Where to begin with Dark Souls Remastered? Let’s start with Dark Souls, shall we? Originally released for the PS3 and Xbox 360 in 2011, Dark Souls made no pretence about being a game for everyone. It was brutally difficult. The story was also vague and incoherent, and it certainly could have used more polish. But, my (oh, my) was it good.
To this day, few games offer the same enchanting mix of challenge, engrossing gameplay and atmosphere – it practically oozed atmosphere out of every orifice. So from the moment you pressed play, weeks of your life would vanish in an instant. That is if you didn’t hurtle your gamepad across the room in absolute frustration.
It did not forgive, and those hurt by it won’t soon forget. That’s where Dark Souls Remastered missteps. It’s a lot of the same, really, which I suppose is a good thing, but it doesn’t really do enough to win back players who feel slighted by it. Nor will it appeal to anyone who isn’t new to the series or a dire fan.
For those who are interested in what’s new in Dark Souls Remastered, well, for one, it’s a much slicker presentation. Graphics have been improved in places, and most importantly, it runs at a native 60 fps – with relatively few dips and skips I’m happy to report and is upscaled to support 4K resolution on the PS4 Pro and Xbox One X.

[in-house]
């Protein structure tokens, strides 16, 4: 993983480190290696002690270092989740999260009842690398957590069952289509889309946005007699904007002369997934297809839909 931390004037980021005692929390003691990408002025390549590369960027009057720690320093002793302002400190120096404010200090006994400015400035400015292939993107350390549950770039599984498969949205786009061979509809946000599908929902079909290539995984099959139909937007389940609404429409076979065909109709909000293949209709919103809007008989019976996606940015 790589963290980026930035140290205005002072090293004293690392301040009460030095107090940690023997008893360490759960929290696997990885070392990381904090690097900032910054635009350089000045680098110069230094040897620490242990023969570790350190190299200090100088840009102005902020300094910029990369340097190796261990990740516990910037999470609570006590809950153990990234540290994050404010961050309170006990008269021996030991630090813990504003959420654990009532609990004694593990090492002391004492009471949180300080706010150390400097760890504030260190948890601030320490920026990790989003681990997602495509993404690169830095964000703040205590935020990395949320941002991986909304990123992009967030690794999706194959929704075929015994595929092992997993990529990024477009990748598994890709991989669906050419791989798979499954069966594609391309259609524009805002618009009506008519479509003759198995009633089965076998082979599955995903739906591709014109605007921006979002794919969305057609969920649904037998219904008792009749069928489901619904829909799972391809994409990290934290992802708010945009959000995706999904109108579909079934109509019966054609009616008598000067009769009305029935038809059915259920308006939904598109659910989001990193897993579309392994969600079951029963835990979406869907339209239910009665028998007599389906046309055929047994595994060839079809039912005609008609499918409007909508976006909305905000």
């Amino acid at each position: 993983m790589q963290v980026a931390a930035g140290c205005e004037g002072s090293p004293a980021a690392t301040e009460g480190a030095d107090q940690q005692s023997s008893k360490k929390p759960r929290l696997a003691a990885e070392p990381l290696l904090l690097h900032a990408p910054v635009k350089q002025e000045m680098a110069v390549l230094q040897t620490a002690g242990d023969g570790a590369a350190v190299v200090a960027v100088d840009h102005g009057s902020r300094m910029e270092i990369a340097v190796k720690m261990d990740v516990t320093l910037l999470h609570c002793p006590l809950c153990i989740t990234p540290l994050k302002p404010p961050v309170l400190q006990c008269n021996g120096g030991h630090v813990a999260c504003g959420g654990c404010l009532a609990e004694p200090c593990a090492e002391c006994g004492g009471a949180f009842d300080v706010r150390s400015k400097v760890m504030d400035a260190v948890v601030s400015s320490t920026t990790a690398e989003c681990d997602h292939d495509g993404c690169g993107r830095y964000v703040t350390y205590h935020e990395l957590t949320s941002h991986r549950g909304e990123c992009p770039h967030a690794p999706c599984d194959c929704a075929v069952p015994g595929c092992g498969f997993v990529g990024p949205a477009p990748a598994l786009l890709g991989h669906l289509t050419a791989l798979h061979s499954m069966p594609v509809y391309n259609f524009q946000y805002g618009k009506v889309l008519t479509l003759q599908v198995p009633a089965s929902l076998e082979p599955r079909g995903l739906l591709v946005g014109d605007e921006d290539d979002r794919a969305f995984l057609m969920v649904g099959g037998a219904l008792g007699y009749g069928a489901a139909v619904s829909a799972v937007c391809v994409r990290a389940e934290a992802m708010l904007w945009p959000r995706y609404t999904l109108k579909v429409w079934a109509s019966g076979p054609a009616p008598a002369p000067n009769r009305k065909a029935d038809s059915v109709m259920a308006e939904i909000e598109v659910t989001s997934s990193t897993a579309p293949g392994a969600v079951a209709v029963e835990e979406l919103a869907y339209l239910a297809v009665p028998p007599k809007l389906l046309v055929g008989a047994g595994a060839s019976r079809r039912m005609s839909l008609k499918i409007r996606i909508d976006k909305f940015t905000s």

That doesn’t sound like a whole lot, and technically it might not be, but 60 fps completely transforms the experience. Every carefully timed parry and each swing of your sword feels great; it feels more natural. In fact, deaths in Dark Souls: Remastered feel more like they’re actually your fault – the result of a bad decision or a poorly timed manoeuvre, rather than what sometimes felt like a cheap death in vanilla Dark Souls. That’s a good thing because you’re going to die a lot.
There are some other updates to the abhorrent kingdom of Lordran and its many dark, labyrinthine pathways and avenues. For one, matchmaking has been improved as well as the netcode in general. Several quality-of-life improvements have been made to its gameplay and control scheme. And… well, that’s about it, really. Like I said, it’s a lot of the same.
If you’ve yet to play a Souls game, you’ve been missing out, but there’s no denying that Dark Souls Remastered is a great place to start. It’s not a perfect remaster, more could have been done, but it is an improved version of one of the best action-RPGs of our time – perhaps even better than the games that followed, even Bloodborne. That’s pretty high praise.
If you like your games easy, you will fair no better in Dark Souls Remastered. It’s still as cryptic, migraine-inducing and unforgiving as ever. So I’d say, buy it.